The Valley of the Sun has always attracted visitors with its mild climate, sunny disposition, and stunning natural landscape. Resorts throughout the area lured travelers with the notion of recreation and relaxation. Many unique mid-century hotels and resorts were built in the 1950s and ‘60s; sadly, few now remain.
One that still has its footing is Hotel Valley Ho in Downtown Scottsdale. The hotel was built in 1956, only five years after Scottsdale was incorporated as a city. Scottsdale was mainly a farming community, but starting in the 1930s it increasingly became known as a wintertime destination and artists’ colony. At the time of incorporation in 1951, there were only 2,000 people living in the one-square-mile city. Phoenix, which had 107,000 residents, was the bustling center of business and culture, and Scottsdale was considered a far drive.
The Valley Ho was the sister property to the famed Westward Ho in Downtown Phoenix; both were owned by John B. Mills. Husband and wife Robert and Evelyn Foehl were joint owners of Hotel Valley Ho and also developed and managed the resort. They lived on-site in a private apartment with an enclosed garden. Evelyn, known for her abundant hospitality, once said, “It has always been my opinion that to be a successful hostess in the resort hotel business, the important thing is to make your guest feel he is wanted.”
Architect Edward L. Varney was commissioned to design the buildings. With offices in both Arizona and California, he was one of the wealthiest architects in the Valley. Varney was known for his minimalist, modern style. His designs included Arizona State University’s Sun Devil Stadium and H.B. Farmer Building, the Motorola Building on McDowell Rd. (now General Dynamics), and the Phoenix Municipal Building. He was undoubtedly ahead of his time, putting all of the electrical wiring, plumbing, and mechanical fixtures for the Valley Ho in underground tunnels (while nearby neighborhoods received their power through above-ground utility poles). He also sub-structured the hotel to support a future seven-story tower — at a time when growth in Scottsdale was outwards, not upwards.
The design of the hotel became instantly distinctive – it combined modern and Southwestern styles in a way never before seen. The signature element was and is the set of Native-American-motif concrete panels that line the property. Ironically, it is said that Varney opposed these panels, on the grounds that they were too elaborate. The hotel was also innovative in that it was the first in Scottsdale to have central air conditioning, thusly the first to be open year-round. Construction costs totaled $1.5 million, equivalent to $12 million today.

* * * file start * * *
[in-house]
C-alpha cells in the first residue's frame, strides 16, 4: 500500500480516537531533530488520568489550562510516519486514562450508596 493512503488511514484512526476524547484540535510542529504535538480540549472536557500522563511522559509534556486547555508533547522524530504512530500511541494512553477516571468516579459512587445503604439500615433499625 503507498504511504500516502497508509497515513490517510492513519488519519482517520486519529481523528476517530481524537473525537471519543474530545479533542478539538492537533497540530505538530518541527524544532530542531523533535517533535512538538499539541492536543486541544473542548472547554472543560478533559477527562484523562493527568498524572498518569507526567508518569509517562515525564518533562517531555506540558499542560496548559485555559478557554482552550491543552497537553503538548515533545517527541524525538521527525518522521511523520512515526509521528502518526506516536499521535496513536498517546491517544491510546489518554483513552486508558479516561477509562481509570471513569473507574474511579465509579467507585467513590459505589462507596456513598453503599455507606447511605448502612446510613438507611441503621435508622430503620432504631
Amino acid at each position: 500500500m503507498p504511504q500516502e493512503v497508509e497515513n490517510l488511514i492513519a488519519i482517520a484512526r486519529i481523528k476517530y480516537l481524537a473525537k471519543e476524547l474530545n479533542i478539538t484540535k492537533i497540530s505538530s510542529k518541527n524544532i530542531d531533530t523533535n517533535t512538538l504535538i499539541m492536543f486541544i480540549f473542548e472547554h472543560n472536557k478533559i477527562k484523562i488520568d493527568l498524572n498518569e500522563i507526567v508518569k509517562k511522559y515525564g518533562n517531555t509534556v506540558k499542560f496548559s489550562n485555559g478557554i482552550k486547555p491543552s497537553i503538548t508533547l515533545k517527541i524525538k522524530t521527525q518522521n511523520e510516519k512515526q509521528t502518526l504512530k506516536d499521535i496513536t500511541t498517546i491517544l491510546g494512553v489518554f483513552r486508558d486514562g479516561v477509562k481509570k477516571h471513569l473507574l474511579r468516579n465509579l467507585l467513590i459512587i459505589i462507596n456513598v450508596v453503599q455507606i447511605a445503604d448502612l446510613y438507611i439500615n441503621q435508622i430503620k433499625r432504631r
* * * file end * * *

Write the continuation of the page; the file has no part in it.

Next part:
Guests could book one of the 99 rooms for $7.50 a night in 1956; they offered luxuries like rollaway sofa beds, televisions with rabbit ears, and central-air conditioning. Some came with kitchenettes. A diving pool at the center of the property was the hub of activity, playing host to banquets, fashion shows, and lazy afternoons.
The Foehls brought many celebrity clients with them from their previous resort in Southern California. They relished the fact that none of the paparazzi would follow them to Scottsdale, affording them more privacy than, say, Palm Springs. A few of the celebrities who visited Hotel Valley Ho included Bing Crosby, Tony Curtis, and Janet Leigh. Zsa Zsa Gabor and her daughter rode horses around the property during their visits, and perhaps most famously, teen idols Robert Wagner and Natalie Wood had their 1957 wedding reception in the hotel ballroom, upon recommendation of Wagner’s parents, who were friends of the Foehls and regular guests at the hotel.
In 1958, two wings were added to the hotel at the north end, designed by architect Joe B. Wong. This brought the total number of rooms to 178. The Ramada Inn was built just south of the Valley Ho in 1961. satellite maps In 1973, Robert Foehl passed away. Hotel Valley Ho was acquired by Ramada, added to the Ramada Inn across the street, and renamed Ramada’s Valley Ho Resort. It transitioned from an upscale, well-styled motor hotel to a property focused on family and convention business. Over the years, the buildings lost their luster. Signature concrete columns were covered in mirrors; airy, windowed walkways were made dark, and a host of other unfortunate design changes were made.
In 2002, the property went up for sale. The highest bidder wanted to tear it down. Luckily, that deal fell through and the bid went to MSR Properties, a local company run by the Lyon family. MSR elected Westroc to manage the resort, and the Westroc team executed a strong vision to restore the resort to its former mid-century splendor.
Construction began in 2004, and was done by Kitchell Construction, the local company that originally built the hotel back in 1956. Total restoration costs came to $80 million; no details were overlooked. The hotel re-opened on December 20, 2005, 49 years to-the-date from its original opening. Additions included ZuZu, OH Pool, and VH Spa for Vitality + Health. Trader Vic’s, now in the process of being converted to a new, independent restaurant concept, opened in June of 2006. The seven-story Tower was completed in January of 2008 — a continuation of Varney’s plans. The original design was always kept in mind, both for the restoration and new construction.
Alan Hess, architect and author of numerous mid-century modern texts, has called Hotel Valley Ho “one of the best-preserved mid-century hotels in the country”. Extensive renovations have brought the hotel to a new, modern standard of luxury, while honoring its classic design roots. Relax in the ZuZu Lounge while sipping on a martini to classic fifties tunes, and you’ll forget this mid-century gem exists in the present.